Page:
2 ( +2 / -0 )

smithinjapan

Bingo!

I would apply the same reasoning to most governments beyond the local level ... (or large scale corporate, educational, religious, media, etc. institutions) ... and many institutions and organizations at the local level as well. Even street gangs are usually led by bullies.

-3 ( +0 / -3 )

Smith

Your wrong.

This has nothing to do with the Olympics and everything to do with Japan security and safety.

Your talking about it like Nuclear Weapons was never used. It was 1945 on Japan, twice!

-Japan already crippled by Article 9 renouncing War. We already signed something much better.

-Japan already doesn't have ballistic missiles, long range weapons, behind in space, behind in cybersecurity.

-Japan doesn't have the nuke even after China got it, even after North Korea got it and threaten Japan with Nuclear destruction.

I would argue, the REST OF THE WORLD SHOULD JOIN JAPAN AND SIGN ARTICLE 9 BE PACIFIST.

HYPOCRITES with Nukes, ever increasing military budgets complaining about Japan. Priceless!!

0 ( +1 / -1 )

The technology is known and that Genie can't be stuffed back into the bottle, ever. What can be done is to work to reduce the numbers of weapons year after year and to apply pressure, economic and political for any new countries creating nuclear weapons AND for existing countries who don't reduce their total counts in verifiable ways year after year.

The total elimination of nuclear weapons is a pipe dream. It is too easy to cheat and hide a small number of weapons without being detected. Large scale reductions are possible but not elimination.

Consider a situation where a treaty demanded nations completely eliminate their nuclear weapons. Most comply honestly but one decides to hide a few. Once the others have disarmed that one cheater can hold the rest hostage since they now possess the last nuclear weapons on earth. It is that scenario that makes complete nuclear disarmament impossible. It will never happen.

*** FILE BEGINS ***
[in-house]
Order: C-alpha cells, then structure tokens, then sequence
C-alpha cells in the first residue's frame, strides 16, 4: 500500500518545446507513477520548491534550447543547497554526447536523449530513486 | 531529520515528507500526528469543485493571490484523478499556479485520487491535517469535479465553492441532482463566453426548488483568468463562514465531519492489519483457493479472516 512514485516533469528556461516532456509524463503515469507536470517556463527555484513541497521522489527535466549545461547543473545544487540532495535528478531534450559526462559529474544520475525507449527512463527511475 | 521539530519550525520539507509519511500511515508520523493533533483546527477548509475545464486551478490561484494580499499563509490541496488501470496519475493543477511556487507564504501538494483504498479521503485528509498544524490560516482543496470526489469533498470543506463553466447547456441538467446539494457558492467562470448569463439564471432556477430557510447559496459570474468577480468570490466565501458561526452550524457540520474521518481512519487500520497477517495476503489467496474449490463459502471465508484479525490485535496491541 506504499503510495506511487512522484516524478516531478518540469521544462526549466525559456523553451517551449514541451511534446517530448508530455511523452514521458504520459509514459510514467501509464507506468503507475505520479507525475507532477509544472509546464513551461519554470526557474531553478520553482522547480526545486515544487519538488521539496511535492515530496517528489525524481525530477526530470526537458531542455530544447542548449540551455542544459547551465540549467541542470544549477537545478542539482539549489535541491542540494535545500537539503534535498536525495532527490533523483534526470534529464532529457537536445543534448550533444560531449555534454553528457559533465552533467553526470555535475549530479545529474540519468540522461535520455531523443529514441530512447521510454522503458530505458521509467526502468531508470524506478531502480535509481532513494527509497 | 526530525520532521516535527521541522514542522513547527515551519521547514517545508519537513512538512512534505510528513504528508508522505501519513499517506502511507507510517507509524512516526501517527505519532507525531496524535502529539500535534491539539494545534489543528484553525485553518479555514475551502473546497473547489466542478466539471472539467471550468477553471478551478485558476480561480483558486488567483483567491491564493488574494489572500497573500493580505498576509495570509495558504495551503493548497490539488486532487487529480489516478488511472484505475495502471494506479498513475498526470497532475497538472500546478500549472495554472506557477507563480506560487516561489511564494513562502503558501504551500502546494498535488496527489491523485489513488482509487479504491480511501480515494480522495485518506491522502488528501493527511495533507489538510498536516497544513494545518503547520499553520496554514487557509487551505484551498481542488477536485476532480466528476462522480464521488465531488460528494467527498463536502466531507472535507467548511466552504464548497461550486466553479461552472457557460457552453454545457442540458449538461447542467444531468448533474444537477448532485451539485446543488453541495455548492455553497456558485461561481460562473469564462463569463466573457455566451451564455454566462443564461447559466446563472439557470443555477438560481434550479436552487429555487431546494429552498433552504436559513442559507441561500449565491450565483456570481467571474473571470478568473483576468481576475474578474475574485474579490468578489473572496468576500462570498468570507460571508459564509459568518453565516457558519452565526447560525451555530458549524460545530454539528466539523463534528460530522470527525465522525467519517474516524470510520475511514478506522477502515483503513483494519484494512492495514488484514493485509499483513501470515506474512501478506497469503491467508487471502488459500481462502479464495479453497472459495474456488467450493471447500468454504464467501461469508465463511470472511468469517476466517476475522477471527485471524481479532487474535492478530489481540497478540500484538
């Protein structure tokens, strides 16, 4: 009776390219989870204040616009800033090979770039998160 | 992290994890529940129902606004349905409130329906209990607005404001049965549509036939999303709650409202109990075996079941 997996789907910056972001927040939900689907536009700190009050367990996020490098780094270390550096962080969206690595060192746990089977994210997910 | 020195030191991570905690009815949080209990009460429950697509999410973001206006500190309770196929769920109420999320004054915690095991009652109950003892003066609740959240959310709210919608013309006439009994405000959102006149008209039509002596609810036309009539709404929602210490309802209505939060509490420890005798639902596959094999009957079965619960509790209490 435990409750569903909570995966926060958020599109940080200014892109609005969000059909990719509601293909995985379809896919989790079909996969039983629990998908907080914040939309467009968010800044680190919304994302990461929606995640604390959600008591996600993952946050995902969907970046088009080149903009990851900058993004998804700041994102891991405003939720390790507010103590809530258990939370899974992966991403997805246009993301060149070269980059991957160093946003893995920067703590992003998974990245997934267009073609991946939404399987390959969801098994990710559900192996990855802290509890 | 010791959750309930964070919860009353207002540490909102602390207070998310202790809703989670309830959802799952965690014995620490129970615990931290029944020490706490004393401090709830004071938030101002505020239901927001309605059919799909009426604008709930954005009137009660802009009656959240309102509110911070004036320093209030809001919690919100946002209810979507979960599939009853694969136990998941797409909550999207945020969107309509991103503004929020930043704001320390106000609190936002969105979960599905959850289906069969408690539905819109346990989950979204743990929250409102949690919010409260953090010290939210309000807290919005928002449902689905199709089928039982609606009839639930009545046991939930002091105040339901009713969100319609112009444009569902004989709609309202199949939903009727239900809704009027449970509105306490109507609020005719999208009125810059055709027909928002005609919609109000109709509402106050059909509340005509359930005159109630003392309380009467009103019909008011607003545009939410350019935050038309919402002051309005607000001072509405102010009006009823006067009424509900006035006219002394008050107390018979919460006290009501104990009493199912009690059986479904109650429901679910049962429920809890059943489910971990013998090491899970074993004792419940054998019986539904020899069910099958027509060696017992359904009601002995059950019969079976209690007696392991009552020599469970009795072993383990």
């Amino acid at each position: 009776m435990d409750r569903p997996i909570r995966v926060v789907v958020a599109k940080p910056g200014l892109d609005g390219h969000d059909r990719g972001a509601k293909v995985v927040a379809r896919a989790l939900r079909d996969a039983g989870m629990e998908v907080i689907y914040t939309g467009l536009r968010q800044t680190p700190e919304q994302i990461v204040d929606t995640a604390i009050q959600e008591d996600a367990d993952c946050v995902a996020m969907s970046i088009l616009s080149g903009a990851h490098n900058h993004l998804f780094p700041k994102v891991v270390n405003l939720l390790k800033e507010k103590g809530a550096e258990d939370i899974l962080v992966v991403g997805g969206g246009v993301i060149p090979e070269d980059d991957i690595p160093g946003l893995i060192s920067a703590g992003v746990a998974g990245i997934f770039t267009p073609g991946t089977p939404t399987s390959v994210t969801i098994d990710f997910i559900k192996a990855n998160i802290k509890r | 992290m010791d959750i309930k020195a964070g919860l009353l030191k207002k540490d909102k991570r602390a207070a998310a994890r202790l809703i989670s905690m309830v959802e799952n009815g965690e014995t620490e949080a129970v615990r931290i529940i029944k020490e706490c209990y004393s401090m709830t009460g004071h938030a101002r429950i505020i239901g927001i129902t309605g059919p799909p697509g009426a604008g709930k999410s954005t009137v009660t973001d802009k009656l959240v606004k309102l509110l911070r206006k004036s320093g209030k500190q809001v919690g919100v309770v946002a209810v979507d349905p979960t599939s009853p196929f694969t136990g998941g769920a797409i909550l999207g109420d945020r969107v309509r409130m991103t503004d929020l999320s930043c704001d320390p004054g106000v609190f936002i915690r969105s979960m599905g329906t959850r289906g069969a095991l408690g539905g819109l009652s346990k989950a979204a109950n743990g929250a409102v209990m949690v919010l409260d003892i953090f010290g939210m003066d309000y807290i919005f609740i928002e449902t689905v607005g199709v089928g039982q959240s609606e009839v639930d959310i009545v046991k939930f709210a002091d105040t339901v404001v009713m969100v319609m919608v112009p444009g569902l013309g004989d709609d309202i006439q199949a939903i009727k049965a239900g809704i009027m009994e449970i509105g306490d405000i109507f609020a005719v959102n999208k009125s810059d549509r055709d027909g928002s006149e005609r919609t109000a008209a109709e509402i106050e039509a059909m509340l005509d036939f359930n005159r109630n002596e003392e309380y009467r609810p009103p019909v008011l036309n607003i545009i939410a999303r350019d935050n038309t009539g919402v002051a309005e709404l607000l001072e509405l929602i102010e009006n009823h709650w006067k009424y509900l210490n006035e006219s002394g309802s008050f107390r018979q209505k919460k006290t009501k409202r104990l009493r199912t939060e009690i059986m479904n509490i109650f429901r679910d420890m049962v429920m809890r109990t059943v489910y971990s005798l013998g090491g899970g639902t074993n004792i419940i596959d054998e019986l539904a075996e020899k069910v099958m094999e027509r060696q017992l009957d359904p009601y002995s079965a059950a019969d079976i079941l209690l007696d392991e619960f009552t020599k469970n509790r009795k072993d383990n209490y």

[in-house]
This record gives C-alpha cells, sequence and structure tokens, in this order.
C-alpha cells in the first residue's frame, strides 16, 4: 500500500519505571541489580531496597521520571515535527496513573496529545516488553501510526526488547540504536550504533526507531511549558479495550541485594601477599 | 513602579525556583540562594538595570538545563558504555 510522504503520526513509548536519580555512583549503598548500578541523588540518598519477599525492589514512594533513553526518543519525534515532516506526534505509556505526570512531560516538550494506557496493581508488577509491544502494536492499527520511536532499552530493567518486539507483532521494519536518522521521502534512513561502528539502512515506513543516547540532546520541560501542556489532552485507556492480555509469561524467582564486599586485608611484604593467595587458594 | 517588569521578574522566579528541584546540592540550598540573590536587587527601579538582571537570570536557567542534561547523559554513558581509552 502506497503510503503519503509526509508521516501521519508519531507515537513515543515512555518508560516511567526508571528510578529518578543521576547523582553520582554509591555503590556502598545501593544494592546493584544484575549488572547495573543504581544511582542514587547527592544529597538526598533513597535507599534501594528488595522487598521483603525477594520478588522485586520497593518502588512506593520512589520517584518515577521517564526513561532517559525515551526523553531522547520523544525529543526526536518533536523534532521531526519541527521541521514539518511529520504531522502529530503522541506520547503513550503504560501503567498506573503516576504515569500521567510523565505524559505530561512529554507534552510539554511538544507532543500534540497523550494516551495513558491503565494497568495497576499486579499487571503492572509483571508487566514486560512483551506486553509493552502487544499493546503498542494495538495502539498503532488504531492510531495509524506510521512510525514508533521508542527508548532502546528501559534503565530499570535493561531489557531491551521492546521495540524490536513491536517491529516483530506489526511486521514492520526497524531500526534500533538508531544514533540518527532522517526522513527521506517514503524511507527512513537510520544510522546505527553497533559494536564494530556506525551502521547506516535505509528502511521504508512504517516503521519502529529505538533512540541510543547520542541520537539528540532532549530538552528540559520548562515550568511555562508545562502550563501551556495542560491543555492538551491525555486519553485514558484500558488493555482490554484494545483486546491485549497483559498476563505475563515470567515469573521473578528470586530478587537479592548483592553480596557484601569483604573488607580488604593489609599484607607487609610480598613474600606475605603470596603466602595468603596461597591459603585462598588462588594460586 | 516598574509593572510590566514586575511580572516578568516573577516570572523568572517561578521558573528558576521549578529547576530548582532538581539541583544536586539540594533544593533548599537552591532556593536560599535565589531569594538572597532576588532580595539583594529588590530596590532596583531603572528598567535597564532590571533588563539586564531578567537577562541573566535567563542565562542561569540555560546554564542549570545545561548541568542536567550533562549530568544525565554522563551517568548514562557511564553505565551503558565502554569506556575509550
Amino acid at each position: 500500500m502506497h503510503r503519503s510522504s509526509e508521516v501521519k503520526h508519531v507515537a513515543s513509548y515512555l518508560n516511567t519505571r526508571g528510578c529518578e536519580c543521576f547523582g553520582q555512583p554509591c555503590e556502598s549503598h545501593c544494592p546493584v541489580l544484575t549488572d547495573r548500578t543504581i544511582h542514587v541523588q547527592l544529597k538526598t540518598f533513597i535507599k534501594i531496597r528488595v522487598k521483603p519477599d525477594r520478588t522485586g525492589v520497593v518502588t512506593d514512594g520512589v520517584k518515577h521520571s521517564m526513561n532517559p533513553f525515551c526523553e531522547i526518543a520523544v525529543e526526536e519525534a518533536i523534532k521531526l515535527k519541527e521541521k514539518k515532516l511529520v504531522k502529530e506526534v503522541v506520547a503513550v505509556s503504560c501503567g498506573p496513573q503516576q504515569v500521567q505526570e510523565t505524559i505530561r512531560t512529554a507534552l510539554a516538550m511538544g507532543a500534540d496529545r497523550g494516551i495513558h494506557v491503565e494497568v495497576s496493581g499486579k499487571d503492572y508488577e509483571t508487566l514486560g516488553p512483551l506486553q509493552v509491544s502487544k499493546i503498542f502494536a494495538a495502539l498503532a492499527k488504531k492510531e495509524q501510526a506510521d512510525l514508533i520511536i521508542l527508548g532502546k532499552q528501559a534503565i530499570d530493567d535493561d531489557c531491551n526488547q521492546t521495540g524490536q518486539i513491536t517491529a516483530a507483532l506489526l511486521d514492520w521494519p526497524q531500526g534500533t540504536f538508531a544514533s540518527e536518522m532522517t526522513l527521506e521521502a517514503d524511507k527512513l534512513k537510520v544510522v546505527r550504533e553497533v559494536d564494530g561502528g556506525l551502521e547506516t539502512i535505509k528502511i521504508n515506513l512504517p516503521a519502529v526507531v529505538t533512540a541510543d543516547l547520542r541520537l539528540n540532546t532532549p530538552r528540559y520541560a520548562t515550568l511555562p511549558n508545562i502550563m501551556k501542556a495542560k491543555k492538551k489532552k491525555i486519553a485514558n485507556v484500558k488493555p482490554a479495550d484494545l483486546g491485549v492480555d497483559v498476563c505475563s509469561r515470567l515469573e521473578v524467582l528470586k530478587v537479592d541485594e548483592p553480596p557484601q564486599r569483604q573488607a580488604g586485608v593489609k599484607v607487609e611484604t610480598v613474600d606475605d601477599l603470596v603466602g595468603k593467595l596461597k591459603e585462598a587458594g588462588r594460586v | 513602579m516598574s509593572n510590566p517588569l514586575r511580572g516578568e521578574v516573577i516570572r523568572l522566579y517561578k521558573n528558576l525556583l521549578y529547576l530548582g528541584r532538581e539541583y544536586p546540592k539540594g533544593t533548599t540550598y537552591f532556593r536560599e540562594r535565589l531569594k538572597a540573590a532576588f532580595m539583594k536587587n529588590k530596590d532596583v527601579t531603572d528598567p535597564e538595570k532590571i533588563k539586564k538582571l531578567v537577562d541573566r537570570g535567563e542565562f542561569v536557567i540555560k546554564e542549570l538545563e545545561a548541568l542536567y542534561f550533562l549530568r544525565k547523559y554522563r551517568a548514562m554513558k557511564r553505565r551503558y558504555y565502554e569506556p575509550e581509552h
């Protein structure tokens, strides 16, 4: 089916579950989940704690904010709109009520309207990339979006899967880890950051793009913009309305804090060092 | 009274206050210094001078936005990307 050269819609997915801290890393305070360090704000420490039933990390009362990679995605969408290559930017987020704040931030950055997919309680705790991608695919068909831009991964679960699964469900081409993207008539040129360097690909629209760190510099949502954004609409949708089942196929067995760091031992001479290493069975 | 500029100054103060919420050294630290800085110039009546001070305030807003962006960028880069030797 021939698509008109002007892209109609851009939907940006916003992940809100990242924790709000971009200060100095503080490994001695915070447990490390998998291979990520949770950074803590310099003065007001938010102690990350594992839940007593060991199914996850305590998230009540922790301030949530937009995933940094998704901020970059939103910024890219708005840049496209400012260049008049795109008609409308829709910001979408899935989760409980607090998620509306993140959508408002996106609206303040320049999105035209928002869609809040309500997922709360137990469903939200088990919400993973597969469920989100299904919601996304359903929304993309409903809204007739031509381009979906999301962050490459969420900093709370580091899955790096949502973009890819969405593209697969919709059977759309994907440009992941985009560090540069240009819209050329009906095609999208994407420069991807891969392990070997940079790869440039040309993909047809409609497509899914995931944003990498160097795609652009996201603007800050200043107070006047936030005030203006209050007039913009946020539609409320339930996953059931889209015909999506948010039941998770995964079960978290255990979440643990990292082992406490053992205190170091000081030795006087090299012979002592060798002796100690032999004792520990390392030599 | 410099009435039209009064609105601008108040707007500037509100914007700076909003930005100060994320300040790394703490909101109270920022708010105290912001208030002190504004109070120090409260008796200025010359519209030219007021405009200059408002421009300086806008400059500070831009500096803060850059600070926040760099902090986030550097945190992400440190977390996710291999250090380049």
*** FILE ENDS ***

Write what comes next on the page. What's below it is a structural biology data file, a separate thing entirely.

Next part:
At best, the world has a rough idea how many such warheads each nuclear power has and has the technical means to know if a nation is hiding a large number of warheads somewhere. The idea is a small number of warheads is easily hidden but a large number is not so easy to hide as they require lots of security and a maintenance infrastructure that is detectable by satellite. If a treaty is signed to limit each power to, say, 100 or 200 warheads, it is possible to count the number of warheads that are demilitarized and have a degree of confidence about the number of warheads left. Now, if a nation has 100 warheads and a cheater was able to hide 20 more somewhere undetected that still isn't enough to blackmail the others. But if every nation but one honestly disarms, the one cheater has a few stashed away, something that is very possible to do, andthat nation decides to leverage those weapons for its benefit, everyone under the gun. No existing nuclear power is logically willing to take that risk.

1 ( +1 / -0 )

The US would of dropped many more times, even on Tokyo, if Japan did not crawl on it knees

0 ( +0 / -0 )

The only country that experienced the calamities of nuclear weapons and do not want to sign the nuclear ban treaty? Is it under pressure from other nations not to?

0 ( +0 / -0 )

The US would of dropped many more times, even on Tokyo, if Japan did not crawl on it knees

Hmmm, the legacy of the IJA still lives among some it seems. Hirohito had to go into hiding to deliver the surrender address on radio as the IJA was actively trying to arrest him to prevent him from surrendering to the Allies.

I might add that Japan had an advanced nuclear program at the close of WWII and there are some accounts suggesting Japan even detonated a workable prototype nuclear weapon, either in Korea or perhaps off the Kurile Islands.

0 ( +0 / -0 )